Existing customers help to uphold brand loyalty and familiarity. The stats offered up by Optimove illustrate that the customers and clients that have stuck by your business through thick and thin are likely to be willing to spend more on your products, and are considerably more dependable to make repeat purchases.

They’re also more likely to recommend your business to friends and family, thus helping to expand your reach without the need of coming up with slogans and offers.

Be sure to incorporate new and old customers by promoting a form of loyalty scheme that can help them feel as cherished as those that you’re looking to woo into a conversion for the first time.

Failing to draw on data

We live in a time of unprecedented levels of data. We’re capable of learning so much about our customers, competitors, and even our own websites that it can be tricky to keep track of where our focus should be set.

Analytics platforms like Google Analytics and Finteza make for excellent tools when it comes to the monitoring and application of heavy data designed to optimise your marketing campaign performance.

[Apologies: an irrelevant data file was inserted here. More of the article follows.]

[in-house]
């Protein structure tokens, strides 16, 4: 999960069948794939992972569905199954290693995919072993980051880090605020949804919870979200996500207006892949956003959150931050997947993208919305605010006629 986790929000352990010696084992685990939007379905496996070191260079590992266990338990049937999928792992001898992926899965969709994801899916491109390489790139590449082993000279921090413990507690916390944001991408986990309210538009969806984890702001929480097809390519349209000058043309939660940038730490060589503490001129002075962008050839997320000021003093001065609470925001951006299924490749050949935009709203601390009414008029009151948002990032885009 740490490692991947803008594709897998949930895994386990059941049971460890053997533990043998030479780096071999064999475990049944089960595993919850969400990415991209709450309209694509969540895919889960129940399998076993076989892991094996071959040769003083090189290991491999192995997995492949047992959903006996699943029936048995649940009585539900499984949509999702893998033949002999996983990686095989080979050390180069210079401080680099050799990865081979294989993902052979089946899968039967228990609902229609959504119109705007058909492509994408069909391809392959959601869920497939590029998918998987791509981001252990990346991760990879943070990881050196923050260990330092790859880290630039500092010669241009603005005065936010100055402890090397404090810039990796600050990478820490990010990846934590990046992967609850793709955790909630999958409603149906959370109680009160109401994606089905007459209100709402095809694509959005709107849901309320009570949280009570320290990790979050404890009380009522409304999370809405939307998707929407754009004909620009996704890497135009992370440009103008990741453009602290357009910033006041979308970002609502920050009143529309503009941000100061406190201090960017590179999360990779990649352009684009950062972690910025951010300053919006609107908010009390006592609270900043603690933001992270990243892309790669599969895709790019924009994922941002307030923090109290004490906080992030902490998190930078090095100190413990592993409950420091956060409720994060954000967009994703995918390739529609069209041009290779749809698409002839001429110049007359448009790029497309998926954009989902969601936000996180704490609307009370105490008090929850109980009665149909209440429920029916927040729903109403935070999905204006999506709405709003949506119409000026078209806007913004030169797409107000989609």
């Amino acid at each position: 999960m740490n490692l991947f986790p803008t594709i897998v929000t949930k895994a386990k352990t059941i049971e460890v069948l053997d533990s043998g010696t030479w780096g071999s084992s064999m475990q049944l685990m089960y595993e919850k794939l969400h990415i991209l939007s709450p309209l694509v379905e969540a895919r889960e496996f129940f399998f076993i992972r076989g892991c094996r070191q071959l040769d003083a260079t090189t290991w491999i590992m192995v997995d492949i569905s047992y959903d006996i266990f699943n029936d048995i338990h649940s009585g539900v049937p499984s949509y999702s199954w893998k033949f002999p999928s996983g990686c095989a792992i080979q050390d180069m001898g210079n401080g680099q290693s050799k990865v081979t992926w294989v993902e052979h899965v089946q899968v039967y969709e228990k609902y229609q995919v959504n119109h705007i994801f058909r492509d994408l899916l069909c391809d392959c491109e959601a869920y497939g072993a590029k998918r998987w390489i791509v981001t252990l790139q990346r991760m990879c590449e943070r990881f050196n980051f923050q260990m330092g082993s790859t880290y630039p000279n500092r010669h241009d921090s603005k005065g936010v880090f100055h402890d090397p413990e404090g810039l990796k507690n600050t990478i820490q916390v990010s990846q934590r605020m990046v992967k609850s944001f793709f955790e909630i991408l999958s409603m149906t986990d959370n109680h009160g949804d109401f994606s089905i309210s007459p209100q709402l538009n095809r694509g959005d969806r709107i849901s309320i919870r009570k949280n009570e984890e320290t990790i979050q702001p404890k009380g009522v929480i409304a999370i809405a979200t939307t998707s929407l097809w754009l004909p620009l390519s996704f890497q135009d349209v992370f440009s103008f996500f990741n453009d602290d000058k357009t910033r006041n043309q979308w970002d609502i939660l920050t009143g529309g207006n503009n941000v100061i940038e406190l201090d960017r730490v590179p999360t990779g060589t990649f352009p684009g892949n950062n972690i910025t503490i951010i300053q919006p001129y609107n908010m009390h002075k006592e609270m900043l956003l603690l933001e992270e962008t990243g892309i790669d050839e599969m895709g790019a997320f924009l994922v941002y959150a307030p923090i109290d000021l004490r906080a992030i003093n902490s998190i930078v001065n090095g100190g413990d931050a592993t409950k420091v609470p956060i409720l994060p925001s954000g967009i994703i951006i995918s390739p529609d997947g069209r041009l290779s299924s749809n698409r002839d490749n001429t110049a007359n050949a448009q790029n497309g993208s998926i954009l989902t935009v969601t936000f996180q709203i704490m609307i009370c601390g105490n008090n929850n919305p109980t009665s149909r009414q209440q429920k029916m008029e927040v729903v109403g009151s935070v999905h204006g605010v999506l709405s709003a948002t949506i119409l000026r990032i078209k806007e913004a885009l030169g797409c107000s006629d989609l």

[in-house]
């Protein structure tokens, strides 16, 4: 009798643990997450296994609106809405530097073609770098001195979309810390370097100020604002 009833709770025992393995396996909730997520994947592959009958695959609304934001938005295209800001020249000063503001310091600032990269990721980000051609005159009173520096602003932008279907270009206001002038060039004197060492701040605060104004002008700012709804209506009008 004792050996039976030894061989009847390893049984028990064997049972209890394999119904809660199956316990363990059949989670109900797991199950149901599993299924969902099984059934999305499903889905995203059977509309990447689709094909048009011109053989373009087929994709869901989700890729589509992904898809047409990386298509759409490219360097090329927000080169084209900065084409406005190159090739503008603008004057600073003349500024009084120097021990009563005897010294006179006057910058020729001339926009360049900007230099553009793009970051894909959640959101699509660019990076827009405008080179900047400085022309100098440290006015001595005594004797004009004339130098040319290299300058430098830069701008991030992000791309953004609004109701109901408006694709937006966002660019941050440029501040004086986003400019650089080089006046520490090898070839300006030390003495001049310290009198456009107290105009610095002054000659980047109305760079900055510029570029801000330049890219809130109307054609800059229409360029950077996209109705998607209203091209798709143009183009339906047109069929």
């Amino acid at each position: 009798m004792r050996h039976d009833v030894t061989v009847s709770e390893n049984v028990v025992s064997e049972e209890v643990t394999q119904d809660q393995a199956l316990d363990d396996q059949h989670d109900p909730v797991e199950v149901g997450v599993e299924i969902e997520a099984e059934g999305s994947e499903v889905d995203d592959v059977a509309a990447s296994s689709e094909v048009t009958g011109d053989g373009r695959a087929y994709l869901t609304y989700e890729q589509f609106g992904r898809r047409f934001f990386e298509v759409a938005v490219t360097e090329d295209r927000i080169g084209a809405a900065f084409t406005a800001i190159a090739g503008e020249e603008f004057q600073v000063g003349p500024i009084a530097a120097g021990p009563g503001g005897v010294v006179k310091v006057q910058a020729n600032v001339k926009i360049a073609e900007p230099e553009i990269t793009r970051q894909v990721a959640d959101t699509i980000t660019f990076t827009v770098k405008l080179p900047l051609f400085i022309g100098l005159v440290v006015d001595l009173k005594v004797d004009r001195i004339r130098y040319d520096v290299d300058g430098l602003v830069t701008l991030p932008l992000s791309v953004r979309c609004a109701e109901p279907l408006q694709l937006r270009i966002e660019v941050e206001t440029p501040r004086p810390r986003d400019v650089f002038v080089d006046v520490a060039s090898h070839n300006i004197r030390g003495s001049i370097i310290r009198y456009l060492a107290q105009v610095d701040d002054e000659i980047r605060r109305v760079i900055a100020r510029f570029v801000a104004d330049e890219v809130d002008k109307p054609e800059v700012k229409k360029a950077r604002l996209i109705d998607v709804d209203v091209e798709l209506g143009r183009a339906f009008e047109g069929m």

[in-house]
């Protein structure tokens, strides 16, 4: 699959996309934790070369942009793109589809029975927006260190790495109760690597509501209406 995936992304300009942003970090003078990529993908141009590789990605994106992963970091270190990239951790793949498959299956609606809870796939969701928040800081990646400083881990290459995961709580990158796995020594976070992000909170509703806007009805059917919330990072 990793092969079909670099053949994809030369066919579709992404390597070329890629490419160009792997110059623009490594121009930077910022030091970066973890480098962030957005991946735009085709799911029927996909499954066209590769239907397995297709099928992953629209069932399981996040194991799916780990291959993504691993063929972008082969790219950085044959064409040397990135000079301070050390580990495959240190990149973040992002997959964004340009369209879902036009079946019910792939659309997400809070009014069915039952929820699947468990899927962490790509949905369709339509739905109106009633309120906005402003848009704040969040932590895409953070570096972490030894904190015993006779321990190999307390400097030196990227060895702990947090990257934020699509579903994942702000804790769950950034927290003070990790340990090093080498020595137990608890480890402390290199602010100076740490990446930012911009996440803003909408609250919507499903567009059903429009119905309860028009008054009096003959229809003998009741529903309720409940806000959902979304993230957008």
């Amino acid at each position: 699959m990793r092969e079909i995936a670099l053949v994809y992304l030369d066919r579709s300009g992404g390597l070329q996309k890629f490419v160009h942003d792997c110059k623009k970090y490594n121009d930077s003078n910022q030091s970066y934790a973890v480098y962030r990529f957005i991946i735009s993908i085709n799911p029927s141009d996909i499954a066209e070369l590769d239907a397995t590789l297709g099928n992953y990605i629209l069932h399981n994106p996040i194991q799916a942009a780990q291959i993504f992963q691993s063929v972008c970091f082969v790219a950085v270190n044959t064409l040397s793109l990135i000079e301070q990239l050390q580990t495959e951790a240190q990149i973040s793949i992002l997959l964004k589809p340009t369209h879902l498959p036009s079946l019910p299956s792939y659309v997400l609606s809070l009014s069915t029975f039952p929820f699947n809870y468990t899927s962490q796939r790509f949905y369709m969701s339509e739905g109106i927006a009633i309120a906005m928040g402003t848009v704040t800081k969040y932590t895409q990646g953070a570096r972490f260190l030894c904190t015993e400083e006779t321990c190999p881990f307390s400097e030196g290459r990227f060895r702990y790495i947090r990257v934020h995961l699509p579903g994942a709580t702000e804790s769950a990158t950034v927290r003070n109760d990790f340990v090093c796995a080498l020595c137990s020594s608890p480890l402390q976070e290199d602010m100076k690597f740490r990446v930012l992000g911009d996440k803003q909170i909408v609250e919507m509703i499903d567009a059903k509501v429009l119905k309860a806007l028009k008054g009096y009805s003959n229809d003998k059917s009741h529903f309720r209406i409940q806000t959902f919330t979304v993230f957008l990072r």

Through the available metrics, you can gain insights into exactly how your campaign is performing, and whether or not your Call-to-Actions are working as they should. Abandonment rates can be monitored so you can see exactly which internal pages are letting your website down, and it’s possible to explore which backlinks are driving the most traffic to your site - so that you can see which areas of cyberspace are most fruitful for drawing in your target audience.

With such a healthy array of insight available, failure to draw on data must be regarded as a major pitfall for complacent marketers.

Blending into your competitors

The consequences of this pitfall are similar to those associated with failing to think outside of the box, and has dire ramifications.

When your business is based in a competitive industry, it’s all too easy to find yourself blending in with competitors. Your products and marketing campaign becomes too similar, and it’s difficult to lure new customers and clients simply because they see no difference between yourself and an established rival - you’re looked upon as a carbon copy.

Successful marketing helps customers to choose you ahead of competitors offering similar products. If you’re relatively new, then it’s essential to stand out from the crowd and market yourself to your target audience efficiently and in an engaging manner.

Bland, in-the-box approaches will be difficult to gain momentum from, so it’s worth taking calculated risks to appeal to fresh audiences here. Avoid imitation at all costs, and look to develop character of your own accord to drive attention away from the more established competition.